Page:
Torrential rains from downgraded Hurricane Florence flood Rappahannock County

‘I was born and raised here and I have never seen it flood like that before’

John McCaslin | Rappahannock News
A car plows through a flooded portion of Route 211 in Sperryville Tuesday morning, more than 12 hours after torrential rains turned the highway into a fast-moving river.

Editor’s note: This is a preliminary story surrounding damaging floods in Rappahannock County from the remnants of Hurricane Florence. An in-depth story will be published in this Thursday’s regular edition of the Rappahannock News.

In a brief but frightening two-hour period Monday evening, five to six inches of torrential rain from a downgraded Hurricane Florence came pouring down on a narrow corridor between Sperryville and Washington, flooding homes and washing out roads, trees and power poles.

While nobody was injured, impact from the heavy band of rain was so extensive and severe that Rappahannock County Public Schools were forced to cancel classes Tuesday.

“I was born and raised here and I have never seen it flood like that before,” Kevin Williams, Emergency Services Coordinator for Rappahannock County, told this newspaper Tuesday morning.

John McCaslin | Rappahannock News
The homeowners of 1628 F.T. Valley Road just south of Sperryville will need a bridge to reach their house after floods washed away the asphalt road.

Flooding was so deep on one stretch of Route 211 between Sperryville and Shenandoah National Park that the highway could be mistaken for a rushing river.

“Basically we are very luck as far as water rescues go,” relayed Williams. “We had two cars that were stalled in high water but they were self extricated — meaning the occupants got out on their own. One was in Harris Hollow, the other one . . . on Green Road off Slate Mills.”

When Williams realized that the extremely heavy band of rain was localized, he repositioned emergency response personnel and specialized equipment from Castleton Community Volunteer Fire and Rescue to the Washington Fire and Rescue station.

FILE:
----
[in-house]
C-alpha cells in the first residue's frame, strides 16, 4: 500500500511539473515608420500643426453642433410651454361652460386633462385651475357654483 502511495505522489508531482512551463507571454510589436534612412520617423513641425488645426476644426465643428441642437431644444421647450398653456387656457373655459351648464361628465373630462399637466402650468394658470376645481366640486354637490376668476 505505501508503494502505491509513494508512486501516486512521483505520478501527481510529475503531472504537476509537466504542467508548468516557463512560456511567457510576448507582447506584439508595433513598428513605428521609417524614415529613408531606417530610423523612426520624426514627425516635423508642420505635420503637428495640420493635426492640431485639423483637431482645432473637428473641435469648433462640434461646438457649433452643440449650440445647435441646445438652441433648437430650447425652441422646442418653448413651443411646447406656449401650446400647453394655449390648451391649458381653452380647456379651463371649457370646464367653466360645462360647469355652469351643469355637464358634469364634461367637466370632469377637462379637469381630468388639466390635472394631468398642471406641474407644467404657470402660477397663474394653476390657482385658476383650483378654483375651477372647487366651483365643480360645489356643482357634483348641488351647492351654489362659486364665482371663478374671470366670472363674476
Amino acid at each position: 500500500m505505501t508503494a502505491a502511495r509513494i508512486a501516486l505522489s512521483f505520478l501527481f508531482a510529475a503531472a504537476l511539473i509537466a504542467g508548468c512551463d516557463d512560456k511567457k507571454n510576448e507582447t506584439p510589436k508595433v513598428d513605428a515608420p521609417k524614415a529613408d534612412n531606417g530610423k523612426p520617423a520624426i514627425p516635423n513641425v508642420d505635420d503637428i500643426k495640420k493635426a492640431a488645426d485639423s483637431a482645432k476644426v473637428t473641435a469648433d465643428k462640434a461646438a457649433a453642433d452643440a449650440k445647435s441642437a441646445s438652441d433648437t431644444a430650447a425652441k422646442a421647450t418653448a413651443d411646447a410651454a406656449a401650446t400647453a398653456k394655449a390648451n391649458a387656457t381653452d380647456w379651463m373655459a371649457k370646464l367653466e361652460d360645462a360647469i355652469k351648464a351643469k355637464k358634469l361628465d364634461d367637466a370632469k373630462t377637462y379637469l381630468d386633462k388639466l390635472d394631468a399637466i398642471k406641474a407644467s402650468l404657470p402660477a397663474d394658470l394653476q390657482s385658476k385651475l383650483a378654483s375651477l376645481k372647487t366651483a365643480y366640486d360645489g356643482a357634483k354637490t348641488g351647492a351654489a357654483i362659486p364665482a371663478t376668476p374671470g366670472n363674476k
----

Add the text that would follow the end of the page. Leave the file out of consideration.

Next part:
John McCaslin | Rappahannock News
The popular suspension bridge over the North Fork Thornton River directly behind Sperryville’s Pen Druid Brewing couldn’t withstand rushing waters Monday evening.

“We got about five to six inches of rain, last I heard, within a two hour period from that storm alone,” said the emergency coordinator, describing the area surrounding the county seat as the bullseye. “The crazy thing about it there were other parts of the county, such as Castleton, that didn’t see anything.”

“We did have a couple of houses where water did get in, and that is going to happen with this much rain,” he said. “I’ve seen places flood last night that I’ve never seen flood before.”

“I’d like to get out this reminder, and we can’t get it out there enough,” said Williams. “Turn around, don’t drown. Six inches of water is enough to knock somebody off their feet or get a car stranded. Depending on how fast the water is moving it can even move a smaller car off road.”

John McCaslin | Rappahannock News
A power pole along F.T. Valley Road less than one mile south of Sperryville rests in a flooded creek bed after a deluge of rain fell on the area early Monday evening.
About John McCaslin 308 Articles
John McCaslin is the editor of the Rappahannock News. Email him at editor@rappnews.com.

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